WASHINGTON, Dec. 2 (UPI) -- Marijuana use among adolescents does not appear to act as a "gateway" leading to the use of harder drugs such as cocaine and heroin, researchers reported Monday.
A mathematical model developed by the think tank RAND Corporation of Arlington, Va., challenges the long-held belief that marijuana should be illegal because it leads to heroin and cocaine abuse. Policymakers often cite this as a rationale for keeping the drug illegal even for medicinal uses.
The model, which simulated adolescent drug use in the United States, found chance rather than marijuana use is a better explanation for why kids might go on to use harder drugs, Andrew Morral, associate director of RAND's Public Safety and Justice Unit and lead author of the study, told United Press International.
"All the evidence used to support the gateway effect can be accounted for by chance using a model that has no gateway effect," Morral said. His team used surveys on drug use from 1982 to 1994 to construct a model representative of adolescent drug usage in the United States. The model assumed some kids were more likely to use drugs due to genetics or their environment -- as supported by real world evidence. It did not assume there was a gateway effect. That is, kids who used marijuana were not assumed be more likely to use harder drugs.
The model produced results fairly close to current U.S. drug use patterns, Morral said. "In many ways, the model is simpler and more compelling than the gateway model" because it does not require the additional assumption of the gateway effect to explain how kids begin using cocaine and heroin, he said. Science favors the simplest explanation or the one that requires the least number of assumptions.
Morral noted there is some evidence to support the gateway effect. For example, marijuana users are much more likely than nonusers to use hard drugs, and the more marijuana a person smokes the more likely he or she is to use hard drugs. "But this evidence is not definitive," he said. "There are other plausible explanations for why these associations are found."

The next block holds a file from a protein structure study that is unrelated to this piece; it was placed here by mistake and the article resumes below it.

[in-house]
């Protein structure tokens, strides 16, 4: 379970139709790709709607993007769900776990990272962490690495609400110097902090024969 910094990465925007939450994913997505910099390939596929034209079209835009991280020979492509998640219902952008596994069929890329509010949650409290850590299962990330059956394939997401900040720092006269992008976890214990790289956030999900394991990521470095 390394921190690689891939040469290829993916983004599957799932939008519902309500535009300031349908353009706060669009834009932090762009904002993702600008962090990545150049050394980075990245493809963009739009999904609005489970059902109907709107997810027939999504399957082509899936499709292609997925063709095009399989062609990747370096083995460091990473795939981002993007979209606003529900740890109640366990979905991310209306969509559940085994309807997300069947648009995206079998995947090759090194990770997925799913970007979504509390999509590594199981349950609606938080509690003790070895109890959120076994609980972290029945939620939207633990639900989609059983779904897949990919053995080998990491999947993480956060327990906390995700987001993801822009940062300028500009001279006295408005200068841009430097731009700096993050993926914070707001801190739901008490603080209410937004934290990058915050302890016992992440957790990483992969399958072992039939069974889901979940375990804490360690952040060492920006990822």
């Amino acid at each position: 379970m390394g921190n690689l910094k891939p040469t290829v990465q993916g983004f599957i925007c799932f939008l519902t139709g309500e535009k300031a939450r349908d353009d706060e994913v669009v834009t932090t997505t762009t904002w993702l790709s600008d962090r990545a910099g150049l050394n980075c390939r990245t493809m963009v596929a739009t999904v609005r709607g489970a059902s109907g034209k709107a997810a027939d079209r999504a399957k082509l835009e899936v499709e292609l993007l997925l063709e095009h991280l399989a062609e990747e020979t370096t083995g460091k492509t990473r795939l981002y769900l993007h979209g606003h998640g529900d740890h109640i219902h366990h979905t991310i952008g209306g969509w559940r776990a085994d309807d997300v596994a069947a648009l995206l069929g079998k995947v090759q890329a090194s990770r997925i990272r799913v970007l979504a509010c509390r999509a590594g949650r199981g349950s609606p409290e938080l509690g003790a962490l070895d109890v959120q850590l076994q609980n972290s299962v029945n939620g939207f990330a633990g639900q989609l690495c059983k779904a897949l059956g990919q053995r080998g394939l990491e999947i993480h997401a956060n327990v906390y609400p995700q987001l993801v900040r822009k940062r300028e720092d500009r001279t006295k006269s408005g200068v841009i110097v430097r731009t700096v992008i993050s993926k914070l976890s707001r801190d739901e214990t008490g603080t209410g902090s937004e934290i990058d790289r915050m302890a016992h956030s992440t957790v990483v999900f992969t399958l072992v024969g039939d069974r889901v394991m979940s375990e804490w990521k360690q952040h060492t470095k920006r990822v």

Young people often get their first opportunity to use marijuana years before they get their first opportunity to use harder drugs, Morral said. "Kids with a propensity to use drugs will use whatever drugs they have an opportunity to use," he said. "And so they use marijuana first" because it is readily available.
Morral pointed out his findings are in line with other scientific evidence casting doubt on the gateway hypothesis for marijuana. For a while, scientists have been questioning the gateway theory, he said, noting a 1999 report from the Institute of Medicine in Bethesda, Md., concluded the evidence did not support the notion of a gateway effect.
Marijuana advocates said Morral's study, which appears in the December edition of the journal Addiction, confirms their own observations.
"It doesn't surprise me," Paul Armentano, spokesperson for the National Organization for the Reform of Marijuana Laws in Washington, told UPI. "NORML has maintained for some time (the gateway effect) is really just smoke and mirrors," he said.
The U.S. Drug Enforcement Administration had not seen the study and was unable to comment on it. But DEA spokesman Will Glaspy told UPI the agency's position is "a high majority" of the cocaine and heroin users in the U.S. first used marijuana.
Morral said marijuana use comes first because it is the first drug available, not because it leads to harder drugs.
Armentano also refuted the DEA's position.
"It's clear that for the overwhelming majority of Americans marijuana is actually a terminus rather than a gateway," Armentano said. "The overwhelming majority never go on to use any drug harder than marijuana and most of those no longer use marijuana after the age of 25."
The findings have implications for drug policies, Armentano said. "The notion that we should continue to criminalize marijuana based on a false premise certainly needs to be reexamined," he said. However, he remained doubtful the findings would have much sway with president Bush's drug czar John Walters who was recently quoted as saying marijuana represented the nation's most serious drug problem. "If marijuana policy was driven by facts and science, we'd have a very different policy already," Armentano said.
Morral agreed his findings should be taken into account by legislators deciding on drug policies. He noted the Drug Enforcement Administration cites the gateway effect as one of the greatest harms of marijuana use on its Web site and "many policymakers have believed that. But our study proves that it's not a known harm and should be reevaluated," he said.
However, the RAND researchers said they do not think their findings support the legalization of marijuana. The gateway effect is just one of the harms associated with marijuana use, so disproving that effect still leaves other negative consequences of using the drug and does not imply it should be legalized, Morral said.
The White House's Office of National Drug Control Policy did not return phone calls from UPI by press time.